Egypt may be the cradle of Arabic dance, but homegrown talent has become hard to find. That's why today many of the most successful belly dancers come from abroad, like Johara a.k.a. Ekaterina Andreeva.
Johara — "jewel" in Arabic — is one of the most sought-after belly dancers in Cairo. She has one million followers on Instagram and her calendar is filled with bookings at parties, clubs and for weddings in expensive hotels. In one of her latest videos, the 31-year-old dances in a colorfully fitted costume: a silk bra, decorated with long glittering chains, and a skirt with a slit up the side revealing her long leg. Her dark hair falls to her hips and with every movement her jewelry jingles to the rhythm of the music. She is surrounded by a crowd and all eyes are on her — men and women film her with their phones as they sway to the tune.
Johara is actually called Ekaterina Andreeva and comes from Russia. For several years now she has been living and working in Cairo, the home of belly dancing. How does a Russian come to perform traditional Arabic dance in Cairo — and have such success with it?
Andreeva started dancing at the age of three — ballet, ballroom, Latin American styles. At 13, she lost her dance partner — typical in Russia, she says. Male dance partners are hard to come by and are frequently "pinched" by other dancers. It may have been a stroke of luck for Andreeva.
A Brazilian soap opera was the key to her finding her way back to dancing. "The Clone" aired on Russian TV in 2001 and became a massive hit. Russian viewers were inspired by Jade, the main character, who came from Morocco and impressed them with her belly dance skills. Suddenly there were classes everywhere, Andreeva recalled, including at the gym where she tried belly dancing for the first time. It was perfect for her since she didn't need a partner. She chuckled as she related how her mother said it suited her well because she had not danced for a while and had gained a bit of weight.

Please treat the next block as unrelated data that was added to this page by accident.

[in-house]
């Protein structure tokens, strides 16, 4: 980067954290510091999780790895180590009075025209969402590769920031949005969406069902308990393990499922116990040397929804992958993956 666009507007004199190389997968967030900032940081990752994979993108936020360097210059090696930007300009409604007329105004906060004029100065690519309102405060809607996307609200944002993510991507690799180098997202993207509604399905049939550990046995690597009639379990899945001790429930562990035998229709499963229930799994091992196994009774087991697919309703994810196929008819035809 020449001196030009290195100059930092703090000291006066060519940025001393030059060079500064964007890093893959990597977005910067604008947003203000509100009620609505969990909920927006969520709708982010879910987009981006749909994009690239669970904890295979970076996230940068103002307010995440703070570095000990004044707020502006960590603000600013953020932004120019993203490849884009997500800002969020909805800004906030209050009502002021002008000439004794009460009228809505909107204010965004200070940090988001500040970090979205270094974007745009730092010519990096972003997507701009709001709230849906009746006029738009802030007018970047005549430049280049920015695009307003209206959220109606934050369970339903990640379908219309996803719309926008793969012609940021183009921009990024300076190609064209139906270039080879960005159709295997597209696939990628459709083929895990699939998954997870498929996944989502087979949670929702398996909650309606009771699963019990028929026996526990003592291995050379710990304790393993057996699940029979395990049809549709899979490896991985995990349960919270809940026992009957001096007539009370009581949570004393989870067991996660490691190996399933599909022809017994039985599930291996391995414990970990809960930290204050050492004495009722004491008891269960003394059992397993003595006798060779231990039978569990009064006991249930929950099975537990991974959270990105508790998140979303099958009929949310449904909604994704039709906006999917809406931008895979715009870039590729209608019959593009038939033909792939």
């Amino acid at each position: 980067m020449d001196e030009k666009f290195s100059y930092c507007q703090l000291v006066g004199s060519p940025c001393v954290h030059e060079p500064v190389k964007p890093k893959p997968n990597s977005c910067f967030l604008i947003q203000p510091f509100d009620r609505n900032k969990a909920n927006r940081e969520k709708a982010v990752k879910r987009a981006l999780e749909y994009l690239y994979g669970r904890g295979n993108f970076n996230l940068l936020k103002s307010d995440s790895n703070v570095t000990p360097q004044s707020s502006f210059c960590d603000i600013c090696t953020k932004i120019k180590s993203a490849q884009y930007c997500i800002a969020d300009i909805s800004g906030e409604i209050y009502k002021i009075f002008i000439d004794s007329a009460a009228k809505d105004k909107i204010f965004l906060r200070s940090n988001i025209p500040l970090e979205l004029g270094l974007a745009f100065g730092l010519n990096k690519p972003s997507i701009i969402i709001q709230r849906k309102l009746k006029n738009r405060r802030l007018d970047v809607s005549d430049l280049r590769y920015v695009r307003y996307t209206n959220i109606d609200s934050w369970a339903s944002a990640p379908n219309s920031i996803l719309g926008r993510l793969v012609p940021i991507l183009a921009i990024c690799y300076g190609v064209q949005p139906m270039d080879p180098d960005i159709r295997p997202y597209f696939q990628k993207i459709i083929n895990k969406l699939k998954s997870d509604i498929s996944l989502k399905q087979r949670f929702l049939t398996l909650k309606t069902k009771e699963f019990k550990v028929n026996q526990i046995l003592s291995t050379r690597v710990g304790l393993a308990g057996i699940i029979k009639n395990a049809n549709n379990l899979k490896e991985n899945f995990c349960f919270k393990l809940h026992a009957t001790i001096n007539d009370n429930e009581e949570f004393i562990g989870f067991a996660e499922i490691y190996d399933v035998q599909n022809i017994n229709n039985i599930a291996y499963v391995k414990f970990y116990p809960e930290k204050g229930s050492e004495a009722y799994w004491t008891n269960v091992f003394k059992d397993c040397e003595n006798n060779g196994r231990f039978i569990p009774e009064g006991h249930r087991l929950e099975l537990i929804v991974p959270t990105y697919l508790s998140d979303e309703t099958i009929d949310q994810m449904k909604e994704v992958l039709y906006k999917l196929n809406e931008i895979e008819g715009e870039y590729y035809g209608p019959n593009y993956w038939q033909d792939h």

In the beginning she mainly danced at her father's restaurant. After learning the basic techniques, she taught herself the rest. Soon she began winning championship titles and opened her own belly dance studio in Moscow. At the same time, she was busy completing degrees in PR management and English-Russian translation, but already then she knew: "Dancing is my whole life."
But she felt that in Russia belly dancing was first and foremost about earning money, and the artistry involved was incidental if not irrelevant. That's different in Egypt, where belly dancing is a way of connecting art and culture. So she decided to leave her home and build a new dance career in the Egyptian capital.
Traditionally Cairo is the home of Arabic dance, where great belly dancers, such as Nagwa Fouad, apparently Henry Kissinger's favorite, have learned the art and performed. Legendary dancers such as Dina Talaat Sayed and Fifi Abdou are still loved and admired by many. But nowadays it is mostly foreign — and above all Russian — dancers who are in high demand.
"The old generation of Egyptian belly dancers, well, they are getting old," says Hany Rasem, a Cairo wedding planner who regularly books belly dancers. "There is simply no new generation coming from Egypt that is as good." Foreign dancers like Andreeva fill the gap. Some days she attends up to five weddings.
Frequently her audience does not even notice she's Russian: "Because it's not our culture, we are more careful," she said about herself and her colleagues. It's important to her that the dance remains true to its original form and does not in any way change, or become Russified.
A tradition with double standards
But there is another reason for the success of foreign dancers like Andreeva and the lack of Egyptian newcomers. Like many Arab societies, Egypt has become noticeably more conservative in recent decades. On the streets of Cairo you see more veiled women today. While belly dancers are a must for every respectable wedding, in private many Egyptians would rather not be associated with the profession — the term "son of a belly dancer" is even considered an insult. It is a kind of love-hate relationship, a tradition laden with double standards. Andreeva says that her Russian heritage protects her from any negative stigma: "As a foreigner, I am more respected because they see me more as an artist."
However, dealing with the authorities and regulatory requirements can be difficult. For each wedding she needs a work permit, which costs around €1,240 ($1,365). She is in such great demand as an artist that rich Egyptians are prepared to pay that, in addition to her booking fee.
Yet, she also owes some of her fame to a short stay in an Egyptian prison last year. The authorities accused her of dressing too provocatively, thus breaking legal guidelines for belly dance costumes. Her case was widely reported by Egyptian media, and the video of her in the controversial outfit went viral, quickly reaching near four million viewers. After three days, Andreeva was set let out of jail and more famous than ever. Once the indictment was dropped she started dancing in the infamous outfit again. She hasn't had any problems since then.